It may not sound like an enjoyable experience to watch, and if someone has a personal aversion to vicious family dramas, Marriage Story would be near excruciatingly unbearable to sit through. A film that is about the destruction of a relationship probably sounds like it could never be inspiring. However, the performances, dialogue, directing, editing, and scoring are all out of this world, and it is a joy to see this level of perfect craftsmanship. Furthermore, they are not being used in a story in which divorce is something to be rooted for, but as an exposition of an unhealthy relationship from which a divorce is inevitable. Marriage Story is a depiction of how anyone can learn from the mistakes that led to such a toxic relationship and grow from them after it inevitably ends.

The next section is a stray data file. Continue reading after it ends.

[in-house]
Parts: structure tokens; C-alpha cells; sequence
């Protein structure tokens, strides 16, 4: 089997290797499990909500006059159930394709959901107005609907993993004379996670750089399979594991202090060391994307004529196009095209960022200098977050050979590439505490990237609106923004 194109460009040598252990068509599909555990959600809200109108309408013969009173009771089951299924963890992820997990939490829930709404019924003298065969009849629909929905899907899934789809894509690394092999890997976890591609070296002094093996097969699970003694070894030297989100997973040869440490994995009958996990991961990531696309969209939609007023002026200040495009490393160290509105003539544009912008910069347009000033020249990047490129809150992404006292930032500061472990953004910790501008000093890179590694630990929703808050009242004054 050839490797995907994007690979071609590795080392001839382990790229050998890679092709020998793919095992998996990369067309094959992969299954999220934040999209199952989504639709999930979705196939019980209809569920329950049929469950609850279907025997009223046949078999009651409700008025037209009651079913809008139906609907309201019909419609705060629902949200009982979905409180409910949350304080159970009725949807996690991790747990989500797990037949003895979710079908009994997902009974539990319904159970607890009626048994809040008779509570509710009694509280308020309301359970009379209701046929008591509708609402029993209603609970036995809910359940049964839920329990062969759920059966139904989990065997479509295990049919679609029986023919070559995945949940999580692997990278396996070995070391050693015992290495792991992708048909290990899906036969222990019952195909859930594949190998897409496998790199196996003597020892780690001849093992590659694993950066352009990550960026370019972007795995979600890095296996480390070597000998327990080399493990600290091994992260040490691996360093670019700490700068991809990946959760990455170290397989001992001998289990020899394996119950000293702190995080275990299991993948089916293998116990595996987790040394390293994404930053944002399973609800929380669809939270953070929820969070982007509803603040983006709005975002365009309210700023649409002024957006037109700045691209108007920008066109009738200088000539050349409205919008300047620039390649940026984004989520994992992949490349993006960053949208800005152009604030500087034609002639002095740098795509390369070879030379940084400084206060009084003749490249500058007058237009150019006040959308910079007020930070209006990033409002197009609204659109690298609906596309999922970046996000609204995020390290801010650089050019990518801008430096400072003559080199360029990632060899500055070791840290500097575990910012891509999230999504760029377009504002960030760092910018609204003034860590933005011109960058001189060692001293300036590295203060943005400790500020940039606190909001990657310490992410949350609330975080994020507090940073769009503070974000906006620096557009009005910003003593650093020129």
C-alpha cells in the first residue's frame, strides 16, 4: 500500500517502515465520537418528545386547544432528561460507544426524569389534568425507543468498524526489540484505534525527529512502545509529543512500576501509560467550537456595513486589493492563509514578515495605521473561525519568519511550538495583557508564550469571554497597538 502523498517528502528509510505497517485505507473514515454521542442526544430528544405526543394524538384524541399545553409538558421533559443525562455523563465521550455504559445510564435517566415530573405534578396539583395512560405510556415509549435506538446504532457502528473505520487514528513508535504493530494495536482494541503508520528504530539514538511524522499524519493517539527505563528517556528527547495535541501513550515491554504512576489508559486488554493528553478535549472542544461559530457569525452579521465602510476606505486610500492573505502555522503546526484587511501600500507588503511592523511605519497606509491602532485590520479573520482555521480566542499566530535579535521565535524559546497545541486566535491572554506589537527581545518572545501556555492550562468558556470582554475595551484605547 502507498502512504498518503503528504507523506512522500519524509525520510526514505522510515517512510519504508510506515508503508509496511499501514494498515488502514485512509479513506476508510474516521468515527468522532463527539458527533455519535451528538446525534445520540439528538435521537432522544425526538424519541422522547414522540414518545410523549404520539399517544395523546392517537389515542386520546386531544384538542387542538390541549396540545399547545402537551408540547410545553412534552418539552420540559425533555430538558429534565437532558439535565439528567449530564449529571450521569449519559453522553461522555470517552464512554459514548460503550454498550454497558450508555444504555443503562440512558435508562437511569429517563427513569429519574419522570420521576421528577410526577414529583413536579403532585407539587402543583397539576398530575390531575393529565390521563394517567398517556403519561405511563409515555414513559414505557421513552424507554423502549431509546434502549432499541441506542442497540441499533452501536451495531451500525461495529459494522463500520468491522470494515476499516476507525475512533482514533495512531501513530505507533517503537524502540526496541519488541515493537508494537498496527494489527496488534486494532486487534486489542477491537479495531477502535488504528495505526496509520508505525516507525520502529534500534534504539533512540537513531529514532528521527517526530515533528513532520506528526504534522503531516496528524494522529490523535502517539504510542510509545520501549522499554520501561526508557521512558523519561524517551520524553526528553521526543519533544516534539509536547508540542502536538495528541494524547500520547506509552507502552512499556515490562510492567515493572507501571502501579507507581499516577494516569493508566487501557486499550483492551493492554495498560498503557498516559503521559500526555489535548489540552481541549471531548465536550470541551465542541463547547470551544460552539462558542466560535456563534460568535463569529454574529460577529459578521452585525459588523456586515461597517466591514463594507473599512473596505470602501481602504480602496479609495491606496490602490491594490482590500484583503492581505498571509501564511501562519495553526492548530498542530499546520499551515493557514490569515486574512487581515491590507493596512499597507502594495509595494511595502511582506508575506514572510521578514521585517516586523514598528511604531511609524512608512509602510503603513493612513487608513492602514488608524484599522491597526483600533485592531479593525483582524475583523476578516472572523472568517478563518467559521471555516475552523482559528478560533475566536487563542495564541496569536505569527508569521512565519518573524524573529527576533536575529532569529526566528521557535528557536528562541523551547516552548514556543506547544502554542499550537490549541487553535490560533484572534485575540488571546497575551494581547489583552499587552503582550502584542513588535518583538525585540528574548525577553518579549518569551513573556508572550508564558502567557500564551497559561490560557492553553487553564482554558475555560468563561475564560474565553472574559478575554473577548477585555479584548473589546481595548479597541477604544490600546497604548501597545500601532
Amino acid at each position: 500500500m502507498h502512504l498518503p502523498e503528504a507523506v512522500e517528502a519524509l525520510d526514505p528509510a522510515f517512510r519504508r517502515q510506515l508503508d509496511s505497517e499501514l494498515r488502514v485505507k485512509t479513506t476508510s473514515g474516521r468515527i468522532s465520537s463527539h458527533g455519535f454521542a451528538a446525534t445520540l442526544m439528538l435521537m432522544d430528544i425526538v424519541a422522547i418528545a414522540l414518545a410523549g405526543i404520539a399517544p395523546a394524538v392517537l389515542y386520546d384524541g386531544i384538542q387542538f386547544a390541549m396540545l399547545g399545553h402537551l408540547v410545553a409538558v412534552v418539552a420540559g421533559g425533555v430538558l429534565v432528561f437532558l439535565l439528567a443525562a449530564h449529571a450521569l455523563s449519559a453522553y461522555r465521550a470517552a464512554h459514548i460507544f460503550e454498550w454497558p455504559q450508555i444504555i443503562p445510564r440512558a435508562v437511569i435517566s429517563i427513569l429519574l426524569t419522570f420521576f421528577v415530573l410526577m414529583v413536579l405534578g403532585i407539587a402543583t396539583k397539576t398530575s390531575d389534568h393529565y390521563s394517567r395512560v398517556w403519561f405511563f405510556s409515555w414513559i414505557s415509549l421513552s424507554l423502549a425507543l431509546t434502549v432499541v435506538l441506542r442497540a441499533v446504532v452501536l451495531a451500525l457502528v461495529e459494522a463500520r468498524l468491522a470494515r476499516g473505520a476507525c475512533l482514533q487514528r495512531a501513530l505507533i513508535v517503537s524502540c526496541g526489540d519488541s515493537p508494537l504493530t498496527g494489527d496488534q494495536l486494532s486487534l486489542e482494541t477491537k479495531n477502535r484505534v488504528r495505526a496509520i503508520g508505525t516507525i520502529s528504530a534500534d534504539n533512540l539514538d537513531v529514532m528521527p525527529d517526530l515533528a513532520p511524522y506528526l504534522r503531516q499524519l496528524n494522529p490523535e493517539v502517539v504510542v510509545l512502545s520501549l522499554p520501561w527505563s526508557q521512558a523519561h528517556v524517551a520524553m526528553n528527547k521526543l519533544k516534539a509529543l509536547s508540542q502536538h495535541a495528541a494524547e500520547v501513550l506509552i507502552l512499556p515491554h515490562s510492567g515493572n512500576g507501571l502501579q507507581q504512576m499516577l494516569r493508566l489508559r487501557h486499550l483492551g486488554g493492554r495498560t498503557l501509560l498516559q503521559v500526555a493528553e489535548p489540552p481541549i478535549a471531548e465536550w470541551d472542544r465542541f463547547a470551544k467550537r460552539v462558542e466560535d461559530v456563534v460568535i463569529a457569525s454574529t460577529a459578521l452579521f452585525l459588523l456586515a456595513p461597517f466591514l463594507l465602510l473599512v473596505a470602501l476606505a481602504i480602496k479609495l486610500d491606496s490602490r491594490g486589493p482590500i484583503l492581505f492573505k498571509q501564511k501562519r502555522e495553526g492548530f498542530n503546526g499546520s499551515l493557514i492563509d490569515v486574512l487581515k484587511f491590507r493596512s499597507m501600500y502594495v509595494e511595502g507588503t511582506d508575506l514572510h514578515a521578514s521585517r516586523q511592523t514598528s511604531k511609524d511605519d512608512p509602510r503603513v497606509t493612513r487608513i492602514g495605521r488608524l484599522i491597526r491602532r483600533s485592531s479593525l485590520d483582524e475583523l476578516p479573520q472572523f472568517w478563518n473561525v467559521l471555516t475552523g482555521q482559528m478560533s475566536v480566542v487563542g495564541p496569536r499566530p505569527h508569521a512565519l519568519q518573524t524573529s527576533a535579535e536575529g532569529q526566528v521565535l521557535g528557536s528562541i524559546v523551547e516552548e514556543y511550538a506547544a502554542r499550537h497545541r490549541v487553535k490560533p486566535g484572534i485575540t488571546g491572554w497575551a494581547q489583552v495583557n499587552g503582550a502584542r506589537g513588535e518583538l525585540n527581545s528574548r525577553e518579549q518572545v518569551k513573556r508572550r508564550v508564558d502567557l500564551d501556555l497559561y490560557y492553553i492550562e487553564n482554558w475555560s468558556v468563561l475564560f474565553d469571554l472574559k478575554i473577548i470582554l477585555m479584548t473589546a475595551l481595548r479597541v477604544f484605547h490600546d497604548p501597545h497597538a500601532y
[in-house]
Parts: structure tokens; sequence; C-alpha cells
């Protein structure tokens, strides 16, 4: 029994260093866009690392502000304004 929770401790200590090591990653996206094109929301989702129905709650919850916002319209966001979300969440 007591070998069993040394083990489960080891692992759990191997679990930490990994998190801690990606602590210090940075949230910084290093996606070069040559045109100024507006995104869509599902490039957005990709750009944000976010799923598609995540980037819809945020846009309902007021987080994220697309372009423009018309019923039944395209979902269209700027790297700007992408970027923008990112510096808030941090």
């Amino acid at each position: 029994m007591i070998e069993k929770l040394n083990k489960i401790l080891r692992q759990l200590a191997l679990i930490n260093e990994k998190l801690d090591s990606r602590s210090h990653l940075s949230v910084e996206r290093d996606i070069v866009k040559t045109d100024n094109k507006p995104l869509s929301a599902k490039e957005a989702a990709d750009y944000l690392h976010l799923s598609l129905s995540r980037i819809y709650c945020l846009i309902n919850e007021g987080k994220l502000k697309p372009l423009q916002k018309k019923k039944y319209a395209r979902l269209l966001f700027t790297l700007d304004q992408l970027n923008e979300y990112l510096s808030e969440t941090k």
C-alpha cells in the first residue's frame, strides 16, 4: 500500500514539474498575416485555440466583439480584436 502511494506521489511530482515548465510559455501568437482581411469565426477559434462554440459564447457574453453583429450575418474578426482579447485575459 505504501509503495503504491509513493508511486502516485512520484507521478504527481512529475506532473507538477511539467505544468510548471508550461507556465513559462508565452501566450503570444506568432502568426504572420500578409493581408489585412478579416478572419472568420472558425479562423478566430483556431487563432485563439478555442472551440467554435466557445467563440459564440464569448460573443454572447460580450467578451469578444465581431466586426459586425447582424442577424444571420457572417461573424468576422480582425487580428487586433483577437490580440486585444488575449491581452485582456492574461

Growth is ultimately at the heart of Marriage Story. That growth can be seen in the transformation of the opening voiceovers, and also in the aforementioned tribute to Company. The film opens with two voiceovers: one from Charlie, the other from Nicole. They recall the reasons they fell in love with one another and the ways that love grew during their marriage. Both voiceovers are accompanied by montages of the spouse being described, edited in a sort of honeymoon bliss home movie that only looks at the roses of a relationship.

At the same time as roses, thorns grow as well, and pruning that mess is where true growth for all the characters happens. The scene where Charlie and Nicole confront the largest and ugliest thorn coming between them is as explosive as the climax of such a story should be.